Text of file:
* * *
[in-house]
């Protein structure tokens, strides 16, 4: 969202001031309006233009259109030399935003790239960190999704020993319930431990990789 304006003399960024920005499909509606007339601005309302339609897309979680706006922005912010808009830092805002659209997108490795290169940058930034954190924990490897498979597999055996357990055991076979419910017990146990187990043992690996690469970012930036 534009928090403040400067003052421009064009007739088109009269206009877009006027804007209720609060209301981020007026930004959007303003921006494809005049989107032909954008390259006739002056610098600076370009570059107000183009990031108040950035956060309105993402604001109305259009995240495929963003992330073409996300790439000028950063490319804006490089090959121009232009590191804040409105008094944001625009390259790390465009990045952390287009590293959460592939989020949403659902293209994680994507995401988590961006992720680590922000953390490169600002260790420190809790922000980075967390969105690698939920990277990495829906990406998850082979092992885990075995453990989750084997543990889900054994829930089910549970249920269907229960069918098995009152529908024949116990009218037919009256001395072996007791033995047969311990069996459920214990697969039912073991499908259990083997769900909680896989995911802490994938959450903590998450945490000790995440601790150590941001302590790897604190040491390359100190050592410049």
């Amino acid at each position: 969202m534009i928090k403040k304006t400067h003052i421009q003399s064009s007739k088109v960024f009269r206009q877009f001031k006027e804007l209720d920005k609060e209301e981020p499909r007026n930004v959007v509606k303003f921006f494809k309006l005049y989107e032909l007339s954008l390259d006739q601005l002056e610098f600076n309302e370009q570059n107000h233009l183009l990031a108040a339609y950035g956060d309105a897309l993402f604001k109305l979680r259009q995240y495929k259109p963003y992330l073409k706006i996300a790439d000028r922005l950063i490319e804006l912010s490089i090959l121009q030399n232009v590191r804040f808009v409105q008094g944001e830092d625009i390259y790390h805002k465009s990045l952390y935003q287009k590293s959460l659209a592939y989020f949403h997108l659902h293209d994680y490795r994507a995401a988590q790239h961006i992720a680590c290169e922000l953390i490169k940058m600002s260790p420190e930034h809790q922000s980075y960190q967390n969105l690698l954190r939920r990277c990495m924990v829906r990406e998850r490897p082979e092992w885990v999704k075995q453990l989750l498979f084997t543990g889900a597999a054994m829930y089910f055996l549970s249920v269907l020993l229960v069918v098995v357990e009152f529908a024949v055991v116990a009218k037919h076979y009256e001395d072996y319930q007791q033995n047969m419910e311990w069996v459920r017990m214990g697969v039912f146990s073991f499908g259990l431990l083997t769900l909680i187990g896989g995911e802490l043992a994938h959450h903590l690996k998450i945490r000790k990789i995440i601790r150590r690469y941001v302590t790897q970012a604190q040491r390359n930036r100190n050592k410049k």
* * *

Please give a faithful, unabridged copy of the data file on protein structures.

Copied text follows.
[in-house]
């Protein structure tokens, strides 16, 4: 969202001031309006233009259109030399935003790239960190999704020993319930431990990789 304006003399960024920005499909509606007339601005309302339609897309979680706006922005912010808009830092805002659209997108490795290169940058930034954190924990490897498979597999055996357990055991076979419910017990146990187990043992690996690469970012930036 534009928090403040400067003052421009064009007739088109009269206009877009006027804007209720609060209301981020007026930004959007303003921006494809005049989107032909954008390259006739002056610098600076370009570059107000183009990031108040950035956060309105993402604001109305259009995240495929963003992330073409996300790439000028950063490319804006490089090959121009232009590191804040409105008094944001625009390259790390465009990045952390287009590293959460592939989020949403659902293209994680994507995401988590961006992720680590922000953390490169600002260790420190809790922000980075967390969105690698939920990277990495829906990406998850082979092992885990075995453990989750084997543990889900054994829930089910549970249920269907229960069918098995009152529908024949116990009218037919009256001395072996007791033995047969311990069996459920214990697969039912073991499908259990083997769900909680896989995911802490994938959450903590998450945490000790995440601790150590941001302590790897604190040491390359100190050592410049």
């Amino acid at each position: 969202m534009i928090k403040k304006t400067h003052i421009q003399s064009s007739k088109v960024f009269r206009q877009f001031k006027e804007l209720d920005k609060e209301e981020p499909r007026n930004v959007v509606k303003f921006f494809k309006l005049y989107e032909l007339s954008l390259d006739q601005l002056e610098f600076n309302e370009q570059n107000h233009l183009l990031a108040a339609y950035g956060d309105a897309l993402f604001k109305l979680r259009q995240y495929k259109p963003y992330l073409k706006i996300a790439d000028r922005l950063i490319e804006l912010s490089i090959l121009q030399n232009v590191r804040f808009v409105q008094g944001e830092d625009i390259y790390h805002k465009s990045l952390y935003q287009k590293s959460l659209a592939y989020f949403h997108l659902h293209d994680y490795r994507a995401a988590q790239h961006i992720a680590c290169e922000l953390i490169k940058m600002s260790p420190e930034h809790q922000s980075y960190q967390n969105l690698l954190r939920r990277c990495m924990v829906r990406e998850r490897p082979e092992w885990v999704k075995q453990l989750l498979f084997t543990g889900a597999a054994m829930y089910f055996l549970s249920v269907l020993l229960v069918v098995v357990e009152f529908a024949v055991v116990a009218k037919h076979y009256e001395d072996y319930q007791q033995n047969m419910e311990w069996v459920r017990m214990g697969v039912f146990s073991f499908g259990l431990l083997t769900l909680i187990g896989g995911e802490l043992a994938h959450h903590l690996k998450i945490r000790k990789i995440i601790r150590r690469y941001v302590t790897q970012a604190q040491r390359n930036r100190n050592k410049k």